Much of the Warwickshire jargon in Shakespeare is the vocabulary that anyone who grew up in the parish of Stratford would have picked-up from a very young age, and needed little formal education in.

Long before writing plays for the realm’s premier theatre company at London’s Globe Playhouse, William Shakespeare was born into a family like most in Warwickshire – one with strong farming connections, and rural language.

ARDEN AGRICULTURE Shakespeare’s mother Mary Arden’s farm at Wilmcote, near Stratford-upon-Avon. (Photo: Elliott Brown)

Shakespeare’s Father John was at various times a leatherworker and glovemaker, and a wool dealer who served as an alderman on the local council. His mother Mary Arden’s family farmed for centuries in the Stratford region.

Although by the time Shakespeare was born his family were ‘townies’ living on Henley Street in Stratford-upon-Avon, both sets of his grandparents were farmers.

The Shakespeares had been tenant farmers on land owned by the Ardens, but there is plenty of evidence Shakespeare’s father broadened the family interests away from the graft of running farms to a more genteel, lucrative and often illegal income as a landowner, agricultural trader and money-lender.

And although he went on to achieve literary fame, his son William also followed his father’s rural buying and selling footsteps for his entire life.

If Shakespeare picked up an early education on the rural landscape from an array of older family members, by the time he was a trader in his own right, the language of cropping and grain selling, animal husbandry and wool sales, and the production of food and clothing from grain, fibre and hide, well and truly completed his knowledge of all things farming.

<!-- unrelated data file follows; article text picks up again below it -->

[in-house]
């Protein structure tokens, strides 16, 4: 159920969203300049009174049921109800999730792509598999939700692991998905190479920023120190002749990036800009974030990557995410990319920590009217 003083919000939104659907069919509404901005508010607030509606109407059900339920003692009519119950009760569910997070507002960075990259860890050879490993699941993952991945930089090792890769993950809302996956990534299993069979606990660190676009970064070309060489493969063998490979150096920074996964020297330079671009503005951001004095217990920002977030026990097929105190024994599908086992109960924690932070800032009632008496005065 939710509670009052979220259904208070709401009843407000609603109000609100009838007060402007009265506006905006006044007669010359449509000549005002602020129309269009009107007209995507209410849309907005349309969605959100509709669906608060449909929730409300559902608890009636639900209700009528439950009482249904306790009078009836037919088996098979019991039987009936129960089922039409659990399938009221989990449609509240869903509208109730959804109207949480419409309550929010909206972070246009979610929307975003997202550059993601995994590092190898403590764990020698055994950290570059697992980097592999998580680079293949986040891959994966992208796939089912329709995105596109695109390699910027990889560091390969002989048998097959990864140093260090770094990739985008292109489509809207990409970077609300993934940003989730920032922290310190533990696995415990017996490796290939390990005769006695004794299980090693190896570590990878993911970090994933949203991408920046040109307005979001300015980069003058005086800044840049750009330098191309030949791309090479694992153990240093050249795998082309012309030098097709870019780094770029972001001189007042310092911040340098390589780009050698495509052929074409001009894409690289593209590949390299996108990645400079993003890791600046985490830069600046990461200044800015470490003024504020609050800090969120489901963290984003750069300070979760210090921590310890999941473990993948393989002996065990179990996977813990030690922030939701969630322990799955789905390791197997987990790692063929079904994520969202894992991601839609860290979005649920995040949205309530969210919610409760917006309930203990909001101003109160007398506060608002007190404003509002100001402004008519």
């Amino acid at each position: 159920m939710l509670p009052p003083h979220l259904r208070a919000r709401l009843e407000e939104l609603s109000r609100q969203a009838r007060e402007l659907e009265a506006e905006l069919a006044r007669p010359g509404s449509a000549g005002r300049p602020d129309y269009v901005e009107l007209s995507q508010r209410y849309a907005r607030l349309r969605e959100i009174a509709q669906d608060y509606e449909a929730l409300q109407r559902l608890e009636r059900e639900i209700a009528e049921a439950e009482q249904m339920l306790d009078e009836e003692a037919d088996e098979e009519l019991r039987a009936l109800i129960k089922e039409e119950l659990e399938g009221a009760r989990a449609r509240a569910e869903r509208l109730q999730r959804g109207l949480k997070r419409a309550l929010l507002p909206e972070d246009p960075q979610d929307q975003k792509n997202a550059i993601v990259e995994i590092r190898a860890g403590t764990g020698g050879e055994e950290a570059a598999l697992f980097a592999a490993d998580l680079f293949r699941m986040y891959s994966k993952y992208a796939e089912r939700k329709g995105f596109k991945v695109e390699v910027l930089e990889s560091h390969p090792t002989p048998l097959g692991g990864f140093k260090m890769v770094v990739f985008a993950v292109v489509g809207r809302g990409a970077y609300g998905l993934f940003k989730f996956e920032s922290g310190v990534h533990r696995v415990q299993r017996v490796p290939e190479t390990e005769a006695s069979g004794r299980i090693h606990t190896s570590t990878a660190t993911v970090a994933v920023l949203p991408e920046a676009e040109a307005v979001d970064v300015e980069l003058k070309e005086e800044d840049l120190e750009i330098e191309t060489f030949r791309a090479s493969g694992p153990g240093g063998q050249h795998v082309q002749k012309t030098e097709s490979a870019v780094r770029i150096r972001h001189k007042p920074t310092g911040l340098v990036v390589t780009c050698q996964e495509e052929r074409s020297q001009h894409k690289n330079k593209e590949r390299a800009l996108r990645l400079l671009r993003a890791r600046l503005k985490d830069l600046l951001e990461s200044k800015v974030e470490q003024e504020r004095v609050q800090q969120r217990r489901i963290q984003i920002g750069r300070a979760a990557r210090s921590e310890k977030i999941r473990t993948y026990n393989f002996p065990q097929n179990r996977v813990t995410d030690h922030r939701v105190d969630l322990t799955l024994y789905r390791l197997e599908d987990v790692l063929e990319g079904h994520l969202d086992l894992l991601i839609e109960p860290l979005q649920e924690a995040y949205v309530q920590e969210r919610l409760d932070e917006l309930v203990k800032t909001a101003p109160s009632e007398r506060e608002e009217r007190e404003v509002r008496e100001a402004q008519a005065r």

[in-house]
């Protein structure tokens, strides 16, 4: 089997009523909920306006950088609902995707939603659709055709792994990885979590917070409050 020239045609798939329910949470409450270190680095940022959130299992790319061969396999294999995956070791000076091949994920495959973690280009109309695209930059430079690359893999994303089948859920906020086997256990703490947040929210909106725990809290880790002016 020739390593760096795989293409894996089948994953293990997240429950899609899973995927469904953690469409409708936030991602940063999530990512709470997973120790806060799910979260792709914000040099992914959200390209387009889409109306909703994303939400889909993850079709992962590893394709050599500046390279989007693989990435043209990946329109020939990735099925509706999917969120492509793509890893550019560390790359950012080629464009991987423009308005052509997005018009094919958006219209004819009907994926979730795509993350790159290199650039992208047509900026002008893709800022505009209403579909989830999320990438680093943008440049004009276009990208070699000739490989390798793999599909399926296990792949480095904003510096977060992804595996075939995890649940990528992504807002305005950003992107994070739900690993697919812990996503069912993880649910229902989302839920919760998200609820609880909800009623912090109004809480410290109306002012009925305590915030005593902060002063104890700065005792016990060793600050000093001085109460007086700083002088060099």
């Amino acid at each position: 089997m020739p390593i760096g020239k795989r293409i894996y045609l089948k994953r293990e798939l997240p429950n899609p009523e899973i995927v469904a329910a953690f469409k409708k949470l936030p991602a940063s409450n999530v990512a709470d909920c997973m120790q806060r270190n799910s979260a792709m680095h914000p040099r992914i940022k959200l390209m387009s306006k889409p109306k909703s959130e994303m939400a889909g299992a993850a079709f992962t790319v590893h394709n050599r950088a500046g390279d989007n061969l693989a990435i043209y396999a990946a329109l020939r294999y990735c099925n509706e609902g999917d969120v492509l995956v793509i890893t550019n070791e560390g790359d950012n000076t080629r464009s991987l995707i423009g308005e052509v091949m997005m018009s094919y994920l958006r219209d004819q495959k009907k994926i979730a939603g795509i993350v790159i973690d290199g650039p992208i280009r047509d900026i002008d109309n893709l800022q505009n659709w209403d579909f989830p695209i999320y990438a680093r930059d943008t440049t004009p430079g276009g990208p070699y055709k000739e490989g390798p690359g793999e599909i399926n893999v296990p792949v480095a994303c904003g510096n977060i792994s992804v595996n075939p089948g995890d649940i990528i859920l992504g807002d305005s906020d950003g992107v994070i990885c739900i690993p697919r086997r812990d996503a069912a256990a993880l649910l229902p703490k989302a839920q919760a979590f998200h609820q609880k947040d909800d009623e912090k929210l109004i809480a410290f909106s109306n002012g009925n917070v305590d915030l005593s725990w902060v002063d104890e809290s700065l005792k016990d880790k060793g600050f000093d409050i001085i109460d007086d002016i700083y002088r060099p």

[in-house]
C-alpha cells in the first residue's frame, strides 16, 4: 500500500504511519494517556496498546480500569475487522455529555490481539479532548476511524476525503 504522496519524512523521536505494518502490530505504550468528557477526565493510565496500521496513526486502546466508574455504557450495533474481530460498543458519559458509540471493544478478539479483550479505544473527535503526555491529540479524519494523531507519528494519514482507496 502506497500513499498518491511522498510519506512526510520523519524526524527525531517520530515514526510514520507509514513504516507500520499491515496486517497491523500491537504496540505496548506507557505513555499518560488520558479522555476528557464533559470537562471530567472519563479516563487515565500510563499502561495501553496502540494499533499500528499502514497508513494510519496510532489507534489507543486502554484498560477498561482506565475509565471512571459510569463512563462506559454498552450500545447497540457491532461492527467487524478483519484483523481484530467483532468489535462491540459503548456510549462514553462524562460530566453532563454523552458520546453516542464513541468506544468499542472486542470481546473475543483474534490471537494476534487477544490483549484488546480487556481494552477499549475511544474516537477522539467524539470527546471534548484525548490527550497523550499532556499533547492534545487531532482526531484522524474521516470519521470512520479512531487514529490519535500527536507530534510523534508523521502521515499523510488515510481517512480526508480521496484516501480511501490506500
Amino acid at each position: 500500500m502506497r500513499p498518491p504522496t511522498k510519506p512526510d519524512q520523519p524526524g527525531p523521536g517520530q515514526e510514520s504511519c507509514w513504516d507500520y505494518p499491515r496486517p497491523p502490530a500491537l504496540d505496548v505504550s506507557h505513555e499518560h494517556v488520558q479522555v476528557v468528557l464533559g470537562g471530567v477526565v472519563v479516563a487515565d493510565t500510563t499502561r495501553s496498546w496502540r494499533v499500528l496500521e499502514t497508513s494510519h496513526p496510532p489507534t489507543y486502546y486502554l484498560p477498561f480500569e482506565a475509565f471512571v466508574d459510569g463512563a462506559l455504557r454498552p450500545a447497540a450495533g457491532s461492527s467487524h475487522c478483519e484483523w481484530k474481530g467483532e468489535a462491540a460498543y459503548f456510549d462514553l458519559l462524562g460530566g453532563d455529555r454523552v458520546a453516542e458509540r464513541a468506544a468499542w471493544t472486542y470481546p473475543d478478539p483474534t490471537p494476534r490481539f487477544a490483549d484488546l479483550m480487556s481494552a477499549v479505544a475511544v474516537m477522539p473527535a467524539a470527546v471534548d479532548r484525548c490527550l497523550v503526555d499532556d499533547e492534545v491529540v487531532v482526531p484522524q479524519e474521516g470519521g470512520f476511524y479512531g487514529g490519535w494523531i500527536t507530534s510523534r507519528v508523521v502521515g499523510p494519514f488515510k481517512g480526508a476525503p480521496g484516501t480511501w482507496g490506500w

That’s not to say he poured this experience into his popular entertainments. Rather, like inconvenient seedlings throughout his work, they ‘crop up’.

Paul Englefield.
RURAL HEARTLAND Warwickshire crops and sheep (Photo: Paul Englefield).

It was historian Michael Wood who underlined Shakespeare’s use of the term ‘hayd land’ in Henry IV Part 2 in his series In Search of Shakespeare. Referring to a strip of land left uncultivated when a Warwickshire ploughman turned his plough around, London typesetters unfamiliar with the original term inserted it as ‘hade land’ in printed versions of the play.

Like Wood, Scott McCrea, in his book The Case for Shakespeare: The End of the Authorship Question, identified another piece of rural slang: “In Antony and Cleopatra, Scarus’s simile of ‘the breeze upon her, like a cow in June’ makes little sense until it’s understood that breeze means stinging gadfly in Warwickshire.”

Other researchers see reflections of a significant rural event – The Midland Revolt – in Shakespeare’s Roman tragedy Coriolanus. The infamous 1607 uprising saw thousands protest from Northamptonshire to Warwickshire and Leicestershire, unhappy at the latest round of Enclosure Acts that locked farmland away from common use.

The grain shortages in Coriolanus have parallels with the revolt, although any of the alternative authors suggested for Shakespeare’s plays – such as Cambridge graduate Christopher Marlowe – could have strung the contemporary reports of the Midland Revolt into a play; whereas if you really seek to claim Marlowe wrote Shakespeare’s plays, you’re going to have to prove the Kent-born dramatist knew a swathe of Warwickshire slang; and not just workaday words easily picked-up in any market square, but practical farmers’ trading terms, the kind that typesetters got wrong in the 17th century and citified actors misinterpret to the present day.